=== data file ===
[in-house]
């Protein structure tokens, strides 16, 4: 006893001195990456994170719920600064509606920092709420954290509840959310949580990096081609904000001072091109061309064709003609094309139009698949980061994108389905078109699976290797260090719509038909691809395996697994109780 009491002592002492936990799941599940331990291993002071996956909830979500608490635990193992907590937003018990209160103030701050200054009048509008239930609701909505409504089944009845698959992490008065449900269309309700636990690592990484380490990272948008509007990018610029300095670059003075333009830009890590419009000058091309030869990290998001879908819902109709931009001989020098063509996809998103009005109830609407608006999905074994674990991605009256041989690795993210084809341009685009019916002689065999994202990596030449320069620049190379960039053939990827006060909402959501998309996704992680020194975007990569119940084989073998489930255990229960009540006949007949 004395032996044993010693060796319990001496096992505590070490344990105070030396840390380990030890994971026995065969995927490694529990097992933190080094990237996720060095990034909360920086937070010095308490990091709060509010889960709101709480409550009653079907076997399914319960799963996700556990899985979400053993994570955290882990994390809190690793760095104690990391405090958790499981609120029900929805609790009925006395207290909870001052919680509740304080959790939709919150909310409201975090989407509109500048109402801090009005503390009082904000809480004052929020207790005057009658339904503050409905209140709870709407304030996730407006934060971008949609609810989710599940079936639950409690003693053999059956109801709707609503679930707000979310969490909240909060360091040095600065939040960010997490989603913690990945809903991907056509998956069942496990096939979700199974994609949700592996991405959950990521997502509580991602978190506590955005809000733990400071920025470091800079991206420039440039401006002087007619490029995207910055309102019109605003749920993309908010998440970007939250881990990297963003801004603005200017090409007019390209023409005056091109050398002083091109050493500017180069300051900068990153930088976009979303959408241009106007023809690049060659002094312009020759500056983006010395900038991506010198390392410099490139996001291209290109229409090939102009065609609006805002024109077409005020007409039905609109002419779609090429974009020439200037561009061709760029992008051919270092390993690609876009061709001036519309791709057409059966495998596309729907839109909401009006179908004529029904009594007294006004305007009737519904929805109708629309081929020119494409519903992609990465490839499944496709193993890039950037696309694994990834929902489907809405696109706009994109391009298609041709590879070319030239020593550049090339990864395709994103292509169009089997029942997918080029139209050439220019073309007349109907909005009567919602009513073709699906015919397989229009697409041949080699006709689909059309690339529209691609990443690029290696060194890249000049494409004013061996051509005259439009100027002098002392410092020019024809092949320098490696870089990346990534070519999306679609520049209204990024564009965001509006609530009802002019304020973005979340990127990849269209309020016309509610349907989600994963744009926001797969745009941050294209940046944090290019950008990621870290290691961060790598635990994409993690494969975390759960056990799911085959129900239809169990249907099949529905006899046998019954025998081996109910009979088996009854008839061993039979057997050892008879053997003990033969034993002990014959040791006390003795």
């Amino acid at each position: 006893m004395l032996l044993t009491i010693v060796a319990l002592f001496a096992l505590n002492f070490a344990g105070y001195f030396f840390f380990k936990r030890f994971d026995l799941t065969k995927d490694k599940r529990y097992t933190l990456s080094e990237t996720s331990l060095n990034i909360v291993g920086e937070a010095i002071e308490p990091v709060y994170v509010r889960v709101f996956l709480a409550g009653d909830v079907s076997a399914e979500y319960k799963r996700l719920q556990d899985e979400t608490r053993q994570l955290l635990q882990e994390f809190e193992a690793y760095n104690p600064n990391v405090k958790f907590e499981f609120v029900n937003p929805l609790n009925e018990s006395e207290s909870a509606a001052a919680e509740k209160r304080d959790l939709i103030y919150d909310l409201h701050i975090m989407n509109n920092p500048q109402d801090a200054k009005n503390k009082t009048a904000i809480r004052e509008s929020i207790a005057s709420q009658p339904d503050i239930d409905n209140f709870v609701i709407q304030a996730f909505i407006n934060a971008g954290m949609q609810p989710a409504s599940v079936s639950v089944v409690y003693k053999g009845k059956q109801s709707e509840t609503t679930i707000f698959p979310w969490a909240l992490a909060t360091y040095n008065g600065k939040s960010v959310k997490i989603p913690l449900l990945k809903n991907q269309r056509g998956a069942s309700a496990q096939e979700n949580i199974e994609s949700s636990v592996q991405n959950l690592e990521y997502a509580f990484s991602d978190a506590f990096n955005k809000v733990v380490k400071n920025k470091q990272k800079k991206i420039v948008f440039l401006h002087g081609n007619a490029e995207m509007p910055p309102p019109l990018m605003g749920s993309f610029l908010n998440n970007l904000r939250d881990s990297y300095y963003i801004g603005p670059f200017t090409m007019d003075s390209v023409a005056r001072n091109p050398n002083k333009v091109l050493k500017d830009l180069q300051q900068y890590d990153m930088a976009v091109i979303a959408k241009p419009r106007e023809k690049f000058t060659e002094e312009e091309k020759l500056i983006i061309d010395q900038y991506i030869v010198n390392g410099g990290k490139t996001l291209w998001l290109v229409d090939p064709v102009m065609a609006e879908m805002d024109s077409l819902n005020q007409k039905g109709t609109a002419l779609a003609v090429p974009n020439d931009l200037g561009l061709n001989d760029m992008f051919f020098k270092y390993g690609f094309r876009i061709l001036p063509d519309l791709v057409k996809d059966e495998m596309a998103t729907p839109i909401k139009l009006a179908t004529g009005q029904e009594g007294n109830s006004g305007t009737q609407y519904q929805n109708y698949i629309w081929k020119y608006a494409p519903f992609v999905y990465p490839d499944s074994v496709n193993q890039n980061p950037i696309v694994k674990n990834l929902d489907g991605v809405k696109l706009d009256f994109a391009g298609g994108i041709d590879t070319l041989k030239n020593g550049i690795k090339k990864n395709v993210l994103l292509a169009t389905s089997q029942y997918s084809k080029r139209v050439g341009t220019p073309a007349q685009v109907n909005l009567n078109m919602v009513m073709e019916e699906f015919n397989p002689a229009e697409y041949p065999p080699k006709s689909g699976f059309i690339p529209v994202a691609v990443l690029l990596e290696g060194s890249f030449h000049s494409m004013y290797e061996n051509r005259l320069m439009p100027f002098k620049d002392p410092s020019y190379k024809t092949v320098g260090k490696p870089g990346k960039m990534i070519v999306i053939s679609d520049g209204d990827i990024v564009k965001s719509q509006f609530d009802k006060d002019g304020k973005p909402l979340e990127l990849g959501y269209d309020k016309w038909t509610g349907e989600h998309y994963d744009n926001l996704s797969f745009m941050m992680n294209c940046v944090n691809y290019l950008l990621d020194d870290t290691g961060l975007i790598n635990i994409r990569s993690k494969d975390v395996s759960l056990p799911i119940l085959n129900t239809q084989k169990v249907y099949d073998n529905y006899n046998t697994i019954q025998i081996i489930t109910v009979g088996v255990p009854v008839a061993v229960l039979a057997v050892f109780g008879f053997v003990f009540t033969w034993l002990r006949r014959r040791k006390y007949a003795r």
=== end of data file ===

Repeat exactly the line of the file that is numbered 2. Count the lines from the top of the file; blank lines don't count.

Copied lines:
């Protein structure tokens, strides 16, 4: 006893001195990456994170719920600064509606920092709420954290509840959310949580990096081609904000001072091109061309064709003609094309139009698949980061994108389905078109699976290797260090719509038909691809395996697994109780 009491002592002492936990799941599940331990291993002071996956909830979500608490635990193992907590937003018990209160103030701050200054009048509008239930609701909505409504089944009845698959992490008065449900269309309700636990690592990484380490990272948008509007990018610029300095670059003075333009830009890590419009000058091309030869990290998001879908819902109709931009001989020098063509996809998103009005109830609407608006999905074994674990991605009256041989690795993210084809341009685009019916002689065999994202990596030449320069620049190379960039053939990827006060909402959501998309996704992680020194975007990569119940084989073998489930255990229960009540006949007949 004395032996044993010693060796319990001496096992505590070490344990105070030396840390380990030890994971026995065969995927490694529990097992933190080094990237996720060095990034909360920086937070010095308490990091709060509010889960709101709480409550009653079907076997399914319960799963996700556990899985979400053993994570955290882990994390809190690793760095104690990391405090958790499981609120029900929805609790009925006395207290909870001052919680509740304080959790939709919150909310409201975090989407509109500048109402801090009005503390009082904000809480004052929020207790005057009658339904503050409905209140709870709407304030996730407006934060971008949609609810989710599940079936639950409690003693053999059956109801709707609503679930707000979310969490909240909060360091040095600065939040960010997490989603913690990945809903991907056509998956069942496990096939979700199974994609949700592996991405959950990521997502509580991602978190506590955005809000733990400071920025470091800079991206420039440039401006002087007619490029995207910055309102019109605003749920993309908010998440970007939250881990990297963003801004603005200017090409007019390209023409005056091109050398002083091109050493500017180069300051900068990153930088976009979303959408241009106007023809690049060659002094312009020759500056983006010395900038991506010198390392410099490139996001291209290109229409090939102009065609609006805002024109077409005020007409039905609109002419779609090429974009020439200037561009061709760029992008051919270092390993690609876009061709001036519309791709057409059966495998596309729907839109909401009006179908004529029904009594007294006004305007009737519904929805109708629309081929020119494409519903992609990465490839499944496709193993890039950037696309694994990834929902489907809405696109706009994109391009298609041709590879070319030239020593550049090339990864395709994103292509169009089997029942997918080029139209050439220019073309007349109907909005009567919602009513073709699906015919397989229009697409041949080699006709689909059309690339529209691609990443690029290696060194890249000049494409004013061996051509005259439009100027002098002392410092020019024809092949320098490696870089990346990534070519999306679609520049209204990024564009965001509006609530009802002019304020973005979340990127990849269209309020016309509610349907989600994963744009926001797969745009941050294209940046944090290019950008990621870290290691961060790598635990994409993690494969975390759960056990799911085959129900239809169990249907099949529905006899046998019954025998081996109910009979088996009854008839061993039979057997050892008879053997003990033969034993002990014959040791006390003795």